When the space shuttle Endeavour rocketsed into orbit Friday night, on a mission to the International Space Station, a Philadelphian was in command.
Navy Captain Christopher J. Ferguson ,47, is a Graduate of Archbishop Ryan High School, class of 1979. He then attended Drexel University where he earned a Bachelor of Science degree in 1984.
Ferguson was commissioned from the Navy ROTC program at the University of Pennsylvania and received his wings in 1996.
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He has been an astronaut since 1998 and first flew aboard the space shuttle Atlantis in September 2006.
On that flight, which NASA designated STS-115 (Space Transportation System), he helped pilot the shuttle on a mission to add solar arrays to the ISS. Those solar panels effectively doubled the electrical power available to the station.
On STS-115, Ferguson was the designated pilot, he sat in the right, front seat of the shuttle. On commercial aircraft, that is called the “co-pilot’s” seat. Astronaut egos being what they are, NASA has no “co-pilot” designation for its space flights. They just have a pilot, commander and mission specialist.
On Friday's flight, Ferguson will actually be in charge of the shuttle, sitting in the left seat at launch and landing.
Ferguson and his six crew members will ferry a 32,000 pound module to the International Space Station, effectively expanding the ISS from a three-bedroom house, to a five-bedroom house!
If successful, his mission will allow NASA to double the capacity of the space station from its current crew of three to as many as six astronauts and cosmonauts.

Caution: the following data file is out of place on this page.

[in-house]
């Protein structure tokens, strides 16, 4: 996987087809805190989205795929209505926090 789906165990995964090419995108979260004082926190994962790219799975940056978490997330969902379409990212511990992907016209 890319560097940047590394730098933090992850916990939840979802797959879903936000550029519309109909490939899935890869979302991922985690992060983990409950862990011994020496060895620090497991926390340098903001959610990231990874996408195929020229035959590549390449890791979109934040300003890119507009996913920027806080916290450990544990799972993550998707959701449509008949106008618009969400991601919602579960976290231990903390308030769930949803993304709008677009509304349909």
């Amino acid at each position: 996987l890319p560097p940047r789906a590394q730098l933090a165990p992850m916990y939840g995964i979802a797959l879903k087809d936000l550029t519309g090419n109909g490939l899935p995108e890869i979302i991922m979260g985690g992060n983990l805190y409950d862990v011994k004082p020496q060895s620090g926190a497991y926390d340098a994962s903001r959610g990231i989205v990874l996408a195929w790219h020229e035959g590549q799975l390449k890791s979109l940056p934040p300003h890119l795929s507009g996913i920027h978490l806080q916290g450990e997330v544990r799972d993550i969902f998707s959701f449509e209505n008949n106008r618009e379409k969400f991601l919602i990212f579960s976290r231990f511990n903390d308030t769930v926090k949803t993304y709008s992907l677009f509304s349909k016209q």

Launch time is 7:55pm Friday. Six minutes later, the shuttle will fly high off the coast of Delaware!
With the foggy weather, NBC 10 Meteorologist Bill Henley says we probably won't be able to see the shuttle take flight.
If we were able to see the shuttle, it would only appear as a fast moving, blue-white star gliding over the ocean from the southeast to the northeast. The blue-white light will be the fire from its engines, which burn fuel at a rate of 1,000 gallons a second and putting out 1.2 million pounds of thrust.
Though Endeavour will move at more than 17,000 miles an hour at that time, roughly 5 miles per second, it will be so high it will only appear to travel across the sky at about the same rate as a commercial airliner.
Ferguson now lives in Houston, home to all NASA astronauts. His mom, Mary Ann, and step-dad, Norman, still reside in Langhorne, Pa.
Ferguson's mother-in-law, Trudy, is a resident of Norristown.